Pin Me

Create Your Own Ringtones for a Samsung Phone

written by: •edited by: Simon Hill•updated: 5/7/2011

If you have songs in iTunes that you want to use for making ringtones for your Samsung Android phone, this is how you do it.

  • slide 1 of 5

    Make Your Own iTunes Ringtones

    I own a Samsung Galaxy S phone and am also an iTunes user. Since most of my music is stored within iTunes, I wanted an easy way to take snippets of songs and export them into a format that will work as a ringtone on my phone. The process is quite easy and only takes a few steps, plus you don't need any additional software. To learn more about using iTunes for creating free ringtones for Samsung phone models using Android, follow the steps detailed below.

    Note: In order for this to work, you will need an iTunes account with music stored in it. You will also need the USB data cable that came with your phone, and you'll need an open USB port on your computer in order to connect the phone.

  • slide 2 of 5

    Select a Song in iTunes

    Converting an iTunes song into a ringtone only takes a few clicks. Just follow these steps and you'll have your ringtone ready in no time.

    1. Open up iTunes and select a song that you wish to use as a ringtone.
    2. Right-click on the title of the song and select Create AAC Version from the menu that appears. This will create a copy of the song and usually takes about a minute, depending on the length of the track.
    3. A second copy of the song will now appear below the original copy. (See screenshot 1 below.) Right click on that second copy and select Get Info from the menu that appears.
    4. In the song information window, go to the Options tab and then change the start and stop time to whatever piece of the song you wish to use. In the example graphic (screenshot 2) below, you see I chose the first ten seconds of Susie Q from Creedence Clearwater Revival.
    5. Click OK to close the song information window.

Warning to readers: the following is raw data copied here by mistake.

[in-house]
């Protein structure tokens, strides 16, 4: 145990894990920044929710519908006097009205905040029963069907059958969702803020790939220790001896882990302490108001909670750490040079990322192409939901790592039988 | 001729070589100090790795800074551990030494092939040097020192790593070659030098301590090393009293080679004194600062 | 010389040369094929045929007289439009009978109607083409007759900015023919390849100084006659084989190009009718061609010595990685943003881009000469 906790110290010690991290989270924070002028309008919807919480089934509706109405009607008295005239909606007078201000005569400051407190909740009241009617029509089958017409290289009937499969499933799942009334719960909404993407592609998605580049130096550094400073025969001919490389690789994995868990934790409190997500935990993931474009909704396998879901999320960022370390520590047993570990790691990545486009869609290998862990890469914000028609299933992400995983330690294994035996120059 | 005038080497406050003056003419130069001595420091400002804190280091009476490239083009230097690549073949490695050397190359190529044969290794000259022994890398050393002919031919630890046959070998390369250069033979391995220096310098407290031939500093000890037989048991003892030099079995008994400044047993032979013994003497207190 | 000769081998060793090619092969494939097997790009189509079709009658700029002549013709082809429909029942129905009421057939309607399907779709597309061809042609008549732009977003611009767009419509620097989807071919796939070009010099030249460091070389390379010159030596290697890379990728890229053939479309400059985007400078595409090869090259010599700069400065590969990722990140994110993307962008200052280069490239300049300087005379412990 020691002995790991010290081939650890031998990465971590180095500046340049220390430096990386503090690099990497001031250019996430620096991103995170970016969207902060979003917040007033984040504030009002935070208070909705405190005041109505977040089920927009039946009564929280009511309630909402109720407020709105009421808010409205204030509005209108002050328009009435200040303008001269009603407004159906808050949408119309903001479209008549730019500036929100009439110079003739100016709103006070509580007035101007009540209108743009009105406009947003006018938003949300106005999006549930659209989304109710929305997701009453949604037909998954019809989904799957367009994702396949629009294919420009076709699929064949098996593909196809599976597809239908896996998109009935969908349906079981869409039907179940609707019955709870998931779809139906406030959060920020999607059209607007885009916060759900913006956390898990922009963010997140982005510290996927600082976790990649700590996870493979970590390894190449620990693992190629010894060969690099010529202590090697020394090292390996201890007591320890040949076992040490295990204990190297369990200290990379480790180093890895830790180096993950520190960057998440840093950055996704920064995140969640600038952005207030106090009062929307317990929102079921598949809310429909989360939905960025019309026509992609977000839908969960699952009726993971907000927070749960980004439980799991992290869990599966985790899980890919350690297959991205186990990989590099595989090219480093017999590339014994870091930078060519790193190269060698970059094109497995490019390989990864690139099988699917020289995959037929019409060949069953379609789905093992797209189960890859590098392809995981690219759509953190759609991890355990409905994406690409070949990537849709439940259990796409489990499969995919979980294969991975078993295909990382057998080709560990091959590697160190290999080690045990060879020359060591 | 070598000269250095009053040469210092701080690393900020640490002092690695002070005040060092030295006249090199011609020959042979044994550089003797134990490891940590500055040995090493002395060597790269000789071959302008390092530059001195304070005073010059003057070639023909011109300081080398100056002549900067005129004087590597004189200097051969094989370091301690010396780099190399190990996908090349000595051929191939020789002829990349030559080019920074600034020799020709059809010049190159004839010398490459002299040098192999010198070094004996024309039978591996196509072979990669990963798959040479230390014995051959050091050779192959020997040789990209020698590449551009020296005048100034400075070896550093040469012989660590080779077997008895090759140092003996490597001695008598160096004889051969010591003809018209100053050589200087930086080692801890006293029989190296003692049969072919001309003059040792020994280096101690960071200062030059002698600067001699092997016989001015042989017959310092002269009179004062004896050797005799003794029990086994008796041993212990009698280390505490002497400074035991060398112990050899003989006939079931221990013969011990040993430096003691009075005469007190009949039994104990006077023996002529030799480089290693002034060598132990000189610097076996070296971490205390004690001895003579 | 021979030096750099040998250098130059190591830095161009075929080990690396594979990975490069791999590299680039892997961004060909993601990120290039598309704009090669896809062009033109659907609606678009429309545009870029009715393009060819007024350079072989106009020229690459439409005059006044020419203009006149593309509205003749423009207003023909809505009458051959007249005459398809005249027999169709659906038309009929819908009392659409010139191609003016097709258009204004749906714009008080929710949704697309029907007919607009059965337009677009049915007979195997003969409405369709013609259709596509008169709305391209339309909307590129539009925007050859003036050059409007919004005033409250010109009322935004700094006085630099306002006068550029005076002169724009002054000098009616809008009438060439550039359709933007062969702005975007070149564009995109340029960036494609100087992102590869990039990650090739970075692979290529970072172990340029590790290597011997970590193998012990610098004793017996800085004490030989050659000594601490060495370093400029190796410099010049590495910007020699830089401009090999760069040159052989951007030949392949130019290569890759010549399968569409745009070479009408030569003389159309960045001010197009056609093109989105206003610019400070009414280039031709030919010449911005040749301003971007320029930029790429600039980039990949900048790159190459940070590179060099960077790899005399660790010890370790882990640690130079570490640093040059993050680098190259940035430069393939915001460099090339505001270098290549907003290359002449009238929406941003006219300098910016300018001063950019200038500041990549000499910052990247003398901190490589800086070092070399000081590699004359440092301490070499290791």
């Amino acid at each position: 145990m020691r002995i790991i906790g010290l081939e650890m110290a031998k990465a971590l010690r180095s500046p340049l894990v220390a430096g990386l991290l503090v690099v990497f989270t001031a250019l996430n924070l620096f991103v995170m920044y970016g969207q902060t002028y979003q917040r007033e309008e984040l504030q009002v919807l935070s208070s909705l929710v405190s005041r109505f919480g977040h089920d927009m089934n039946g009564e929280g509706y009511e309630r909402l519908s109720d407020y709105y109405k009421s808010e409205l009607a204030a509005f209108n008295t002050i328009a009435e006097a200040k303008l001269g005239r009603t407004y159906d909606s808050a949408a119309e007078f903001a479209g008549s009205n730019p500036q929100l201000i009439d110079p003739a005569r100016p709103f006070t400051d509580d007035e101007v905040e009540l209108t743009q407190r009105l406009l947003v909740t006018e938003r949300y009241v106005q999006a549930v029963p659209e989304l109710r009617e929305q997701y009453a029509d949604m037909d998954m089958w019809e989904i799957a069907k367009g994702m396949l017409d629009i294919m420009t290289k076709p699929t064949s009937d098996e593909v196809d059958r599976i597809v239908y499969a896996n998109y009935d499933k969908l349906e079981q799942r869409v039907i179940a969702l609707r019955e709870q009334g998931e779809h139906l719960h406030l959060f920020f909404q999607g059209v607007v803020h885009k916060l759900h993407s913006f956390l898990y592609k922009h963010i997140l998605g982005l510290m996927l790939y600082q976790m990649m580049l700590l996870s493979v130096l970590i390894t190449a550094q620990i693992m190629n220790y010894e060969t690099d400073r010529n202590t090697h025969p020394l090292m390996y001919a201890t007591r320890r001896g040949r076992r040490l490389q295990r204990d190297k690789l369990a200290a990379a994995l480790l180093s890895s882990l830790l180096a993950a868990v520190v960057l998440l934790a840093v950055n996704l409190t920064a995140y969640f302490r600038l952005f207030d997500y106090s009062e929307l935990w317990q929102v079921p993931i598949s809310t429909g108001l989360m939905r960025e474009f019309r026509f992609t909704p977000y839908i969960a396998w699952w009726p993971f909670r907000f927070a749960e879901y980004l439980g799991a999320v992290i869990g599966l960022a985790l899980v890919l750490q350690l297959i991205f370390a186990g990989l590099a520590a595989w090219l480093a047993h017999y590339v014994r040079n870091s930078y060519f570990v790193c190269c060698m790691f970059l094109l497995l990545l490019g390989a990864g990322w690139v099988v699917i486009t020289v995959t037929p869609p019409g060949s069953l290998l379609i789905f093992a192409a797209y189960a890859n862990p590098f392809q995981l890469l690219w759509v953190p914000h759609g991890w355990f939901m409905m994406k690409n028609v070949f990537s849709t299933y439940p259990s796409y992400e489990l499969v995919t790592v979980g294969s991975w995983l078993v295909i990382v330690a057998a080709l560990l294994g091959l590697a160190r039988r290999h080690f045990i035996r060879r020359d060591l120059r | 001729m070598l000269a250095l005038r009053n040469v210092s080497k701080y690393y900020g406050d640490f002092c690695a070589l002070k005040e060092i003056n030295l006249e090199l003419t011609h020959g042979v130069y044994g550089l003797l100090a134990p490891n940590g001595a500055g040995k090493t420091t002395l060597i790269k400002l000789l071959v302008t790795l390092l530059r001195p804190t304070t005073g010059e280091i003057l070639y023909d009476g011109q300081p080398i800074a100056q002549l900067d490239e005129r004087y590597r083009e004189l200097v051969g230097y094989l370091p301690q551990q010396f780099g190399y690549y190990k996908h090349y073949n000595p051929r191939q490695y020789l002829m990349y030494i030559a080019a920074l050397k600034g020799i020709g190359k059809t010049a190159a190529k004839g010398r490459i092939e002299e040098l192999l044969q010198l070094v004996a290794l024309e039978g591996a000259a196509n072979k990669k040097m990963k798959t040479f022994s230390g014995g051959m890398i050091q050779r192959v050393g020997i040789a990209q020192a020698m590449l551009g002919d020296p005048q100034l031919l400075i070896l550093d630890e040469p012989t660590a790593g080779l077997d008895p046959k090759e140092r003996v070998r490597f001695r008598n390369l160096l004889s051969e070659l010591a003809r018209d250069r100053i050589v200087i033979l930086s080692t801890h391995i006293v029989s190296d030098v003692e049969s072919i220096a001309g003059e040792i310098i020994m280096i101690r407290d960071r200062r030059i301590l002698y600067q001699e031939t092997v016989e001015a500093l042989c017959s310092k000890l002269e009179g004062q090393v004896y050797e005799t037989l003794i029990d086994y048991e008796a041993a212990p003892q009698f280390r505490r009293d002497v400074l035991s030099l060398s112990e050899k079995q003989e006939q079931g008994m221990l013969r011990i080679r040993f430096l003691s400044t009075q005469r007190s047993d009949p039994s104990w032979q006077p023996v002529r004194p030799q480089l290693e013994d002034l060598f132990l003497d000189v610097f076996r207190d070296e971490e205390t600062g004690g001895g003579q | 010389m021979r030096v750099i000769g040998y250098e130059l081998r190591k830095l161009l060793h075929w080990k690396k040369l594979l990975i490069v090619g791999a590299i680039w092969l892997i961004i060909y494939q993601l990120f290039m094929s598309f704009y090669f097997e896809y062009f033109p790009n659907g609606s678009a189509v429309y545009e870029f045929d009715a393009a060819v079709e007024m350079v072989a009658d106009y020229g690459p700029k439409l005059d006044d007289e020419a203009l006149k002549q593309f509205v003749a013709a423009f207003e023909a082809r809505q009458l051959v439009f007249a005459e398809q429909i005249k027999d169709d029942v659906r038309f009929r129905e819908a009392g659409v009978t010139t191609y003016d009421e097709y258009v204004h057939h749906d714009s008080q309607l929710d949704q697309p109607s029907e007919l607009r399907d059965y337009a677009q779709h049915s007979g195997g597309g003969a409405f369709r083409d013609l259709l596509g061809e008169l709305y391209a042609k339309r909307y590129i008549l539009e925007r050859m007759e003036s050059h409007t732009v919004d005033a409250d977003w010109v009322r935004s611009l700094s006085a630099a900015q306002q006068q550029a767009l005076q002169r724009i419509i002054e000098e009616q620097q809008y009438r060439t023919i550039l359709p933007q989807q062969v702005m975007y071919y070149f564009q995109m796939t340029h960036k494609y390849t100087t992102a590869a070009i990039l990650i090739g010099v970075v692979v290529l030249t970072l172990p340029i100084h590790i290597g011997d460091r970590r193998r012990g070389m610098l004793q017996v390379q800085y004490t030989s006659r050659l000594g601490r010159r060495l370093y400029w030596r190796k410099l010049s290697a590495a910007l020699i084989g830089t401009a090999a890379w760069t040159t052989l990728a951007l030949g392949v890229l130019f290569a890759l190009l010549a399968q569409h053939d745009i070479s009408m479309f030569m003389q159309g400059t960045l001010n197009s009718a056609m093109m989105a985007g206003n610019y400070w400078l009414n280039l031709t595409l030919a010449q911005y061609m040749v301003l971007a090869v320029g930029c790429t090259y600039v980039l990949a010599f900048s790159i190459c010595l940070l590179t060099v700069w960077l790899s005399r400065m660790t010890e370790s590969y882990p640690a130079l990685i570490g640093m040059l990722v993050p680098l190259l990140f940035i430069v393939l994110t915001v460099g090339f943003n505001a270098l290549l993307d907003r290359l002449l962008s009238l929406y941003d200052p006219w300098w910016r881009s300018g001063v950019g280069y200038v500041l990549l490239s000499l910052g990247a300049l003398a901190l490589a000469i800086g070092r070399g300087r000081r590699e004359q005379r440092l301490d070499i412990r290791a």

6. Right click on the song (the second one in the list) again and select Create AAC Version again. This will create a third copy of the song and it should only be as long as the duration you set in step four. (See screenshot 3 below.)

    Your ringtone is now ready to go. For each song you wish to use as a ringtone, just repeat the process. After you have all your ringtones ready, all you have left to do is copy the files over to your phone, and I'll show you how to do that in the next section below.

  • slide 3 of 5

    iTunes Ringtone Creation Screenshots

    Screenshot 1Screenshot 2Screenshot 3
  • slide 4 of 5

    Copy the Ringtone to Your Phone

    Note: The exact steps of this process vary between phone models, so your menus may be different than mine. For this article, I am using a Samsung Galaxy S.

    1. Connect your phone to the computer using the USB cable that came supplied with it.
    2. From the phone's menu, you need to set it up to work as a disc drive. On the Galaxy S, this is done by sliding down the top menu bar, then pressing USB Connected and selecting Mount. It will take a few seconds then the phone's internal storage will show up on your PC under 'Devices with Removable Storage' in Windows 7.
    3. Open the drive letter for your phone and look for a folder called media, then open it. If the folder does not exist, create one.
    4. Under the media folder, create a new folder called ringtones (unless one already exists) and open that folder.
    5. From iTunes, select the ringtone file and drag it over to the ringtones folder on your phone. It's just like copying a file to a flash drive.
    6. Once the copy is complete, feel free to delete the two extra copies of the song from your iTunes library, as you won't need them any more. Just be careful not to delete the original.

    The song sample is now loaded on your phone and you can use it as a ringtone or set it as an alert for any number of things. It will also show up in the Music Player app as well as any other Android audio apps you have installed.

  • slide 5 of 5

    References

    • Author's personal experience with iTunes and the Samsung Galaxy S.
    • Screenshots taken from author's personal PC.